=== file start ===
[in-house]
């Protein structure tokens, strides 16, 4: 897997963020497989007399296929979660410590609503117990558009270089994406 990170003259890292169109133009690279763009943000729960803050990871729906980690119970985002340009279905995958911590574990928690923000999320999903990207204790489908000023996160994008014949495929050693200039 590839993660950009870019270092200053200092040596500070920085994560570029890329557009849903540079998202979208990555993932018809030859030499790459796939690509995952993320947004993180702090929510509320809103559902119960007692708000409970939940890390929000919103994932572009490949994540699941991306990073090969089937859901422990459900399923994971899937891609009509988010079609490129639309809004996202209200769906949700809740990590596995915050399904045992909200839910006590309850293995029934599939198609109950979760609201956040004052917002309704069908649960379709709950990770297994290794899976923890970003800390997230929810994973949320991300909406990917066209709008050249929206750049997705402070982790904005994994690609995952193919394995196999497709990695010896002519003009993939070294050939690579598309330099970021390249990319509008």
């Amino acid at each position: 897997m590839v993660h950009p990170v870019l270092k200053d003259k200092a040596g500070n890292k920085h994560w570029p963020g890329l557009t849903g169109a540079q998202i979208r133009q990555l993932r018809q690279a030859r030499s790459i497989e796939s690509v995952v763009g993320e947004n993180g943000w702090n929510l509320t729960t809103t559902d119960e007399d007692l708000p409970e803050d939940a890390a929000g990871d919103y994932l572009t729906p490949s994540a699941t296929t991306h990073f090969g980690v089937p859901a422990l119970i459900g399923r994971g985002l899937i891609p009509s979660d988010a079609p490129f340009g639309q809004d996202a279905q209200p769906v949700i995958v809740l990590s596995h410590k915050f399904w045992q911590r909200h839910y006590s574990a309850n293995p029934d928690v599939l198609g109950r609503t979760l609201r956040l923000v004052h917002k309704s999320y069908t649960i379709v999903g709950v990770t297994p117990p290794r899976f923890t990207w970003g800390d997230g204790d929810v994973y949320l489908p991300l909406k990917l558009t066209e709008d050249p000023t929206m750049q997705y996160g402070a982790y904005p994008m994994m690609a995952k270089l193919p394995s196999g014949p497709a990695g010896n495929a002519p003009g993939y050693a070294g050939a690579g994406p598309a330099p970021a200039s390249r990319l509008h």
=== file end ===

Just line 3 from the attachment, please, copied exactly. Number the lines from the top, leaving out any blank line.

């Amino acid at each position: 897997m590839v993660h950009p990170v870019l270092k200053d003259k200092a040596g500070n890292k920085h994560w570029p963020g890329l557009t849903g169109a540079q998202i979208r133009q990555l993932r018809q690279a030859r030499s790459i497989e796939s690509v995952v763009g993320e947004n993180g943000w702090n929510l509320t729960t809103t559902d119960e007399d007692l708000p409970e803050d939940a890390a929000g990871d919103y994932l572009t729906p490949s994540a699941t296929t991306h990073f090969g980690v089937p859901a422990l119970i459900g399923r994971g985002l899937i891609p009509s979660d988010a079609p490129f340009g639309q809004d996202a279905q209200p769906v949700i995958v809740l990590s596995h410590k915050f399904w045992q911590r909200h839910y006590s574990a309850n293995p029934d928690v599939l198609g109950r609503t979760l609201r956040l923000v004052h917002k309704s999320y069908t649960i379709v999903g709950v990770t297994p117990p290794r899976f923890t990207w970003g800390d997230g204790d929810v994973y949320l489908p991300l909406k990917l558009t066209e709008d050249p000023t929206m750049q997705y996160g402070a982790y904005p994008m994994m690609a995952k270089l193919p394995s196999g014949p497709a990695g010896n495929a002519p003009g993939y050693a070294g050939a690579g994406p598309a330099p970021a200039s390249r990319l509008h």